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Intersecting Cultural Images: Transformative Global Research Experiences for Underrepresented Engineering Students

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Conference

2011 ASEE Annual Conference & Exposition

Location

Vancouver, BC

Publication Date

June 26, 2011

Start Date

June 26, 2011

End Date

June 29, 2011

ISSN

2153-5965

Conference Session

Qualitative Research Programs & International Research Experience from Around the World

Tagged Division

International

Page Count

17

Page Numbers

22.952.1 - 22.952.17

DOI

10.18260/1-2--18154

Permanent URL

https://peer.asee.org/18154

Download Count

103

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Paper Authors

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Yating Chang Purdue University, West Lafayette

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Chang started her professional career as the Study Abroad Director at Western Kentucky University from 2001 - 2006, where she drove a three-times increase in overseas educational experiences, working with a predominately local/in-state student population that does not have a natural inclination for study abroad (many being the first in their family to attend college). This work experience has become her focus and engagement of under-represented population in Education Abroad, focusing on students in science and engineering disciplines. Her main responsibilities include engagement of both students and faculty members at Purdue University to embrace global engineering mindsets and practice.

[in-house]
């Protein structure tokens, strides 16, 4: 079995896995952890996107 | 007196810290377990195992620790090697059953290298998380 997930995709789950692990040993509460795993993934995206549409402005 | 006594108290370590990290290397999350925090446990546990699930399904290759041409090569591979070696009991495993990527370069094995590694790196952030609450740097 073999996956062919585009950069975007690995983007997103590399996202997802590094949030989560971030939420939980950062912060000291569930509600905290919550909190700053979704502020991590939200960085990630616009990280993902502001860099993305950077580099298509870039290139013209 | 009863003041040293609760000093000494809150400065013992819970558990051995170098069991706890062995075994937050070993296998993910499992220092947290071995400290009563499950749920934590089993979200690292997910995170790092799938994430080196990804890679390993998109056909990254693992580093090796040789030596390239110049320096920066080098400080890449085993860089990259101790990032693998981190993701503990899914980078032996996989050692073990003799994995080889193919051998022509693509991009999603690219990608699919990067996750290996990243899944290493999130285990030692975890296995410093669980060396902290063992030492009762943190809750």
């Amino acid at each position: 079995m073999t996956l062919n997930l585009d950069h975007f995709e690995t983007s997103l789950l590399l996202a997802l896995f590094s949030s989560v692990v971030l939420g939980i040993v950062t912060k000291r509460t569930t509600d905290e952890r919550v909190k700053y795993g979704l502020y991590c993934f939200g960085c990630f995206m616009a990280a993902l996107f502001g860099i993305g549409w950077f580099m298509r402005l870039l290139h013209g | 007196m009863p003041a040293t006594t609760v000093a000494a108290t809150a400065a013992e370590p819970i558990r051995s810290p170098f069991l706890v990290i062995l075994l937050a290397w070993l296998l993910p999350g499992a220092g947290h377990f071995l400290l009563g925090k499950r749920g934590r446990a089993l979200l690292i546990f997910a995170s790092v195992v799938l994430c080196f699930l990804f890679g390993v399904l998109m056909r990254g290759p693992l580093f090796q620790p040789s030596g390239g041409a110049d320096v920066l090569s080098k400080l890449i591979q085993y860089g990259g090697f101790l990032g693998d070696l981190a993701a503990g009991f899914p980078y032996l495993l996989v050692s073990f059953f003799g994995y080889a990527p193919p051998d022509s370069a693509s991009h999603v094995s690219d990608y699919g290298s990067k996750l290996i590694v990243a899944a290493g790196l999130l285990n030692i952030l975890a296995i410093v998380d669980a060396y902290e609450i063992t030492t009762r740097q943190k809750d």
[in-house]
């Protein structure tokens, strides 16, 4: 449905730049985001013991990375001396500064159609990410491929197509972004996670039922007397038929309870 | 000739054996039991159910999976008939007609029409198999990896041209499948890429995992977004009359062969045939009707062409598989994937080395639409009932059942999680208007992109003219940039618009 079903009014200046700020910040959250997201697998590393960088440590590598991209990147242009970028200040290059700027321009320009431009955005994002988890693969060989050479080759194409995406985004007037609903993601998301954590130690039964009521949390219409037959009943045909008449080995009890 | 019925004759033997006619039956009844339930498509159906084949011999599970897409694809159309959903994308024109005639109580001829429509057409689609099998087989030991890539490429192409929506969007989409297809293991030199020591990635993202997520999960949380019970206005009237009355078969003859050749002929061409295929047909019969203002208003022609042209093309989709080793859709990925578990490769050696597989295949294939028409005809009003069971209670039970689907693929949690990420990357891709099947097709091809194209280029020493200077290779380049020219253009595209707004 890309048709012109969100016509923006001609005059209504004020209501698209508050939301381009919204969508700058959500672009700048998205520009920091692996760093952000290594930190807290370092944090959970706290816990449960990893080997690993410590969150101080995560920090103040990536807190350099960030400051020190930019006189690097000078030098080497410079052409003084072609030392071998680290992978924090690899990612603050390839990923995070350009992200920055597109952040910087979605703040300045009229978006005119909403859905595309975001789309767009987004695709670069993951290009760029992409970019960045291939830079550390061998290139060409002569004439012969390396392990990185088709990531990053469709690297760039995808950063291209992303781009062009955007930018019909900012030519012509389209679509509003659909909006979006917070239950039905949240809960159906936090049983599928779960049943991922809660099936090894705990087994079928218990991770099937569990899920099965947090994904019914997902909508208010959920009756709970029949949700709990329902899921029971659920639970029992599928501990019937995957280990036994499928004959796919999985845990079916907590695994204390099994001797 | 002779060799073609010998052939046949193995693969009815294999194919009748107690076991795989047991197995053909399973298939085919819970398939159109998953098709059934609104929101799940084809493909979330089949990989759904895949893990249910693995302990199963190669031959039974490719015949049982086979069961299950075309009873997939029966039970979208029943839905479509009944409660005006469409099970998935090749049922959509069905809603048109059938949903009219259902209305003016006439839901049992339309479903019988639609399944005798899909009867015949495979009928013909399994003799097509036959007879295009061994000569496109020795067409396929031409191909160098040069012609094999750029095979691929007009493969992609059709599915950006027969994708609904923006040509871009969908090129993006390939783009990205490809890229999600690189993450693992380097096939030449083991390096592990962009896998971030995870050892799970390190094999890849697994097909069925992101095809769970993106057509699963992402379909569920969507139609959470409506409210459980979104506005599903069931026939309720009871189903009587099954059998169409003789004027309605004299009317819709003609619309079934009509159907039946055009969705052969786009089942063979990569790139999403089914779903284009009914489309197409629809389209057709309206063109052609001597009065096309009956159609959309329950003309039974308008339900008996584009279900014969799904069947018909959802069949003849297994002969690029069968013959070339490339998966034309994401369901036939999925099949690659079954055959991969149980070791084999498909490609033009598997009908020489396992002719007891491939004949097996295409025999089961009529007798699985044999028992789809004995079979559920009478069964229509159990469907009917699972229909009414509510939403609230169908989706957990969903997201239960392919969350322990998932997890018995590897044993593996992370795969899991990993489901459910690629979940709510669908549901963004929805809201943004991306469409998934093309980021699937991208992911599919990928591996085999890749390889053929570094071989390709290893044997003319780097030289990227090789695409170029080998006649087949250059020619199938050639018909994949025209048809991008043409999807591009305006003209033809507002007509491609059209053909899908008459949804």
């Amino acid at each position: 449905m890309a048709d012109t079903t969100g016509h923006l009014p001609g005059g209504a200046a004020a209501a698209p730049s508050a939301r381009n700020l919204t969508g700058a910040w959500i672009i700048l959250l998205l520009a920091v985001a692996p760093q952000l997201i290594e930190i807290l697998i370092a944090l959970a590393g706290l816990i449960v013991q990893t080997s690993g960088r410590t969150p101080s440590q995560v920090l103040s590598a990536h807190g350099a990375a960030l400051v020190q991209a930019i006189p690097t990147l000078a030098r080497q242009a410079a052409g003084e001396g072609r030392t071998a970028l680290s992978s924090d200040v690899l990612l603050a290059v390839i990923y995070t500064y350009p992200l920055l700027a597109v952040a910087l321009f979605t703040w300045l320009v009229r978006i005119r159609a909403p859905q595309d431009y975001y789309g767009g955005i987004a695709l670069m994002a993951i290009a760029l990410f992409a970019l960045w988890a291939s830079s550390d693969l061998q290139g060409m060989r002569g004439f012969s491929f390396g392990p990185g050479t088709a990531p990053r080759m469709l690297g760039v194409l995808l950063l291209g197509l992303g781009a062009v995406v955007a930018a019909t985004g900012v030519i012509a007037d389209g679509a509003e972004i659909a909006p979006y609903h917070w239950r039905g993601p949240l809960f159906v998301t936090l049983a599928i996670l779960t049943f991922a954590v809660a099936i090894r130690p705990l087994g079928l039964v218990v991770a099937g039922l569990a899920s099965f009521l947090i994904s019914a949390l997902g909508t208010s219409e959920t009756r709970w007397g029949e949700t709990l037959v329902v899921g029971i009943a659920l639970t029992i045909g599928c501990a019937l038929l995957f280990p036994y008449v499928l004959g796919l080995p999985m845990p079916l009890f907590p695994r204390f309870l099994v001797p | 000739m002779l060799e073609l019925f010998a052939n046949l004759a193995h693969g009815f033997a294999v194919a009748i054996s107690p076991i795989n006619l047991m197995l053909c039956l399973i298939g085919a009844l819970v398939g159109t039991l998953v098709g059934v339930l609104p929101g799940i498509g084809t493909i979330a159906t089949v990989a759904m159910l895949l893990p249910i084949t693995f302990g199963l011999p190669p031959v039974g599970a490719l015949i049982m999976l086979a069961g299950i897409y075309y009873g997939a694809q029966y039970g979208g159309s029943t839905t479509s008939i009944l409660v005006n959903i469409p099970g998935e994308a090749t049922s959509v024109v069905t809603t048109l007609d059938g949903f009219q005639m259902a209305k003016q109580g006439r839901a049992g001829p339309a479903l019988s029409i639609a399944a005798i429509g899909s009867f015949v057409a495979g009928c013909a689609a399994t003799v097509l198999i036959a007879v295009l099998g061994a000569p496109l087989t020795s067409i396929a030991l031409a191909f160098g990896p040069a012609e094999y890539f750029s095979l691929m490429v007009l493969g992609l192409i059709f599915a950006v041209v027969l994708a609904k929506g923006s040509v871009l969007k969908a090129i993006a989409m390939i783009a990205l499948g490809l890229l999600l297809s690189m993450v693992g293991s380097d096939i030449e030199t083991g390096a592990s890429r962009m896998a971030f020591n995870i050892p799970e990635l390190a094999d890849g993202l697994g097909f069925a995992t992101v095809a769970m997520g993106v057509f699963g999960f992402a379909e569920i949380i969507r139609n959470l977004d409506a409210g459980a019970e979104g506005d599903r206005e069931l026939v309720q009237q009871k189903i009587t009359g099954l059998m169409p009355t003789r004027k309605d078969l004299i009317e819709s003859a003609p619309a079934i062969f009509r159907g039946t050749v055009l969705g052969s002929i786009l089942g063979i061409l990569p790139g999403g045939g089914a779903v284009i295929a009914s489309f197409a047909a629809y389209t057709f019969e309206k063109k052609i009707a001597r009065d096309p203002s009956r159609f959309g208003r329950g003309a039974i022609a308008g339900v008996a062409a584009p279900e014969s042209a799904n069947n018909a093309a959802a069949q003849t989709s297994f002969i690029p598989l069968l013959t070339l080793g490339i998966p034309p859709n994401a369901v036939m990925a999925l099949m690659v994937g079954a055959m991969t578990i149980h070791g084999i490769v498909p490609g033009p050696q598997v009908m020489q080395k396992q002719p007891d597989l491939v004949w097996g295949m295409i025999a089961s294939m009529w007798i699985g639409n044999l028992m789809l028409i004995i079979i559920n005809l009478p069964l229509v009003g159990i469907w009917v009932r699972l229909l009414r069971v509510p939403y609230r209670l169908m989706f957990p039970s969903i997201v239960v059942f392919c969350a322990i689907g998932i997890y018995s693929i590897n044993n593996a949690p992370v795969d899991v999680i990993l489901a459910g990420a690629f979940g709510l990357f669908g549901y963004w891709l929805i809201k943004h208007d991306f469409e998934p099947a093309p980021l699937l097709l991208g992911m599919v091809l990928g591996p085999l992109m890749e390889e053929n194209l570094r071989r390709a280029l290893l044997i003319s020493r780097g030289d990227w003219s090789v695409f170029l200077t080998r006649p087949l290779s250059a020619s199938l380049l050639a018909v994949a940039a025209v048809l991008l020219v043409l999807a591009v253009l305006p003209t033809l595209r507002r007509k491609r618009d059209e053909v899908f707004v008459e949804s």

During the first two years at Purdue University, she drove a two-times increase in the number of engineering major participating in both short-term and long-term overseas study. At her current position as the Assistant Director of the Purdue Office of Professional Program, Chang expands her expertise area to concentrate on developing global professional and research internships for students in the Engineering, Technology and Business disciplines. In 2010, she became the Program Director of International Research and Education in Engineering (IREE), a NSF funded program that sent 58 U.S. engineering researchers to conduct research in China.
Chang has been an active NAFSA member for over 10 years. Currently, she serves as the 2009 network leader of the International Education Leadership Development network of NAFSA. She has organized numerous workshops and conferences with National Science Foundation, American Society of Engineering Education, and the Colloquium of International Engineering Education. In the past, she served on the Board of Trustees (2002 - 2006) of the Cooperative Center for Study Abroad, as Fulbright Advisor, and as a Selection Panelist for the national-level scholarship program for International Institute of Education.